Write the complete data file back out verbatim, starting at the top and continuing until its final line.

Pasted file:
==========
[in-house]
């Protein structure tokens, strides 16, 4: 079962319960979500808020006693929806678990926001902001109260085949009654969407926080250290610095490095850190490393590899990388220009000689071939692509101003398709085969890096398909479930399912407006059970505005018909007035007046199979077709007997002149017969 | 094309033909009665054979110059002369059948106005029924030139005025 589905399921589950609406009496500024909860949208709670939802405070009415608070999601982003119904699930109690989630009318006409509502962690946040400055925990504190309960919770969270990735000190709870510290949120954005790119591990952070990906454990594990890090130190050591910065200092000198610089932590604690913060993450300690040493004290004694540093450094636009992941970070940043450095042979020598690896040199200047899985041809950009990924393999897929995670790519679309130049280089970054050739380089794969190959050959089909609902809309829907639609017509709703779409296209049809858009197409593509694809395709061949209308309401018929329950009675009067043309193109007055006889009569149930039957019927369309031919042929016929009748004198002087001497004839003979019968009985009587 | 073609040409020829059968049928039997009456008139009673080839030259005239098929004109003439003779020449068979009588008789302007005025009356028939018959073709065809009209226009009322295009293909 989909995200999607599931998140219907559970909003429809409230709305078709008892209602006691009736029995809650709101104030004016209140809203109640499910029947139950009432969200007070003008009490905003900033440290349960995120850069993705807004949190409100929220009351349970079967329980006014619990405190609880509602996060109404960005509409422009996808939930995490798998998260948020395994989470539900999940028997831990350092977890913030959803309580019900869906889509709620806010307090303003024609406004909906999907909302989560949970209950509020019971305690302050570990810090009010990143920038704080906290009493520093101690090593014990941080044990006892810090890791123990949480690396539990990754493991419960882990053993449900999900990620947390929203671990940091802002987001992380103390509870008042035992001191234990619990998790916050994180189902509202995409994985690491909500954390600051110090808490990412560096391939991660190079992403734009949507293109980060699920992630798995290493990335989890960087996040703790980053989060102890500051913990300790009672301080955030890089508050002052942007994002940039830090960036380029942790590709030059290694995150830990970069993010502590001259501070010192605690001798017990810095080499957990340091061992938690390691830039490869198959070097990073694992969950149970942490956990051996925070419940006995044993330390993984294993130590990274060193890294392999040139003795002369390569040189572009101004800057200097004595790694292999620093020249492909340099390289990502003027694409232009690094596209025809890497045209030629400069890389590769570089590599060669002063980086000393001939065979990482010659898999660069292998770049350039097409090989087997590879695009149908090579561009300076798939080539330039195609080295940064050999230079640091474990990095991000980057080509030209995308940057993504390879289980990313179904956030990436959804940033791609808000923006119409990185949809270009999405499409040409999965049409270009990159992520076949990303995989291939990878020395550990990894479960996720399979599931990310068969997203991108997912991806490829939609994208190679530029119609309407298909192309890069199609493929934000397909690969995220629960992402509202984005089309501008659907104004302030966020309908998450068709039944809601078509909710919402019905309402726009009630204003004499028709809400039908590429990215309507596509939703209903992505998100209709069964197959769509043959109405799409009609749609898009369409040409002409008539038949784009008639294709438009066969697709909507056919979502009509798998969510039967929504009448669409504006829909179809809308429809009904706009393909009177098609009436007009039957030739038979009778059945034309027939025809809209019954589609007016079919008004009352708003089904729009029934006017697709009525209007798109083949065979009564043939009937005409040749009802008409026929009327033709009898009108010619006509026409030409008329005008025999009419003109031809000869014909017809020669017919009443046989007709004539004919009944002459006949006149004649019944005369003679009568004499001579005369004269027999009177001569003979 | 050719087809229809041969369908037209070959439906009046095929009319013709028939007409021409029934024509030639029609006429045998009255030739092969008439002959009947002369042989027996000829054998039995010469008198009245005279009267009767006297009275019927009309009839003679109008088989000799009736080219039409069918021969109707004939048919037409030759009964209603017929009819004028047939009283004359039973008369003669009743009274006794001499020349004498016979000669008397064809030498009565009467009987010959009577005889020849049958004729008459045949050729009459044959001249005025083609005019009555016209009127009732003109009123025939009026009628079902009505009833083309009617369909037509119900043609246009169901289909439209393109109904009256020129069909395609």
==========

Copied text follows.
[in-house]
């Protein structure tokens, strides 16, 4: 079962319960979500808020006693929806678990926001902001109260085949009654969407926080250290610095490095850190490393590899990388220009000689071939692509101003398709085969890096398909479930399912407006059970505005018909007035007046199979077709007997002149017969 | 094309033909009665054979110059002369059948106005029924030139005025 589905399921589950609406009496500024909860949208709670939802405070009415608070999601982003119904699930109690989630009318006409509502962690946040400055925990504190309960919770969270990735000190709870510290949120954005790119591990952070990906454990594990890090130190050591910065200092000198610089932590604690913060993450300690040493004290004694540093450094636009992941970070940043450095042979020598690896040199200047899985041809950009990924393999897929995670790519679309130049280089970054050739380089794969190959050959089909609902809309829907639609017509709703779409296209049809858009197409593509694809395709061949209308309401018929329950009675009067043309193109007055006889009569149930039957019927369309031919042929016929009748004198002087001497004839003979019968009985009587 | 073609040409020829059968049928039997009456008139009673080839030259005239098929004109003439003779020449068979009588008789302007005025009356028939018959073709065809009209226009009322295009293909 989909995200999607599931998140219907559970909003429809409230709305078709008892209602006691009736029995809650709101104030004016209140809203109640499910029947139950009432969200007070003008009490905003900033440290349960995120850069993705807004949190409100929220009351349970079967329980006014619990405190609880509602996060109404960005509409422009996808939930995490798998998260948020395994989470539900999940028997831990350092977890913030959803309580019900869906889509709620806010307090303003024609406004909906999907909302989560949970209950509020019971305690302050570990810090009010990143920038704080906290009493520093101690090593014990941080044990006892810090890791123990949480690396539990990754493991419960882990053993449900999900990620947390929203671990940091802002987001992380103390509870008042035992001191234990619990998790916050994180189902509202995409994985690491909500954390600051110090808490990412560096391939991660190079992403734009949507293109980060699920992630798995290493990335989890960087996040703790980053989060102890500051913990300790009672301080955030890089508050002052942007994002940039830090960036380029942790590709030059290694995150830990970069993010502590001259501070010192605690001798017990810095080499957990340091061992938690390691830039490869198959070097990073694992969950149970942490956990051996925070419940006995044993330390993984294993130590990274060193890294392999040139003795002369390569040189572009101004800057200097004595790694292999620093020249492909340099390289990502003027694409232009690094596209025809890497045209030629400069890389590769570089590599060669002063980086000393001939065979990482010659898999660069292998770049350039097409090989087997590879695009149908090579561009300076798939080539330039195609080295940064050999230079640091474990990095991000980057080509030209995308940057993504390879289980990313179904956030990436959804940033791609808000923006119409990185949809270009999405499409040409999965049409270009990159992520076949990303995989291939990878020395550990990894479960996720399979599931990310068969997203991108997912991806490829939609994208190679530029119609309407298909192309890069199609493929934000397909690969995220629960992402509202984005089309501008659907104004302030966020309908998450068709039944809601078509909710919402019905309402726009009630204003004499028709809400039908590429990215309507596509939703209903992505998100209709069964197959769509043959109405799409009609749609898009369409040409002409008539038949784009008639294709438009066969697709909507056919979502009509798998969510039967929504009448669409504006829909179809809308429809009904706009393909009177098609009436007009039957030739038979009778059945034309027939025809809209019954589609007016079919008004009352708003089904729009029934006017697709009525209007798109083949065979009564043939009937005409040749009802008409026929009327033709009898009108010619006509026409030409008329005008025999009419003109031809000869014909017809020669017919009443046989007709004539004919009944002459006949006149004649019944005369003679009568004499001579005369004269027999009177001569003979 | 050719087809229809041969369908037209070959439906009046095929009319013709028939007409021409029934024509030639029609006429045998009255030739092969008439002959009947002369042989027996000829054998039995010469008198009245005279009267009767006297009275019927009309009839003679109008088989000799009736080219039409069918021969109707004939048919037409030759009964209603017929009819004028047939009283004359039973008369003669009743009274006794001499020349004498016979000669008397064809030498009565009467009987010959009577005889020849049958004729008459045949050729009459044959001249005025083609005019009555016209009127009732003109009123025939009026009628079902009505009833083309009617369909037509119900043609246009169901289909439209393109109904009256020129069909395609």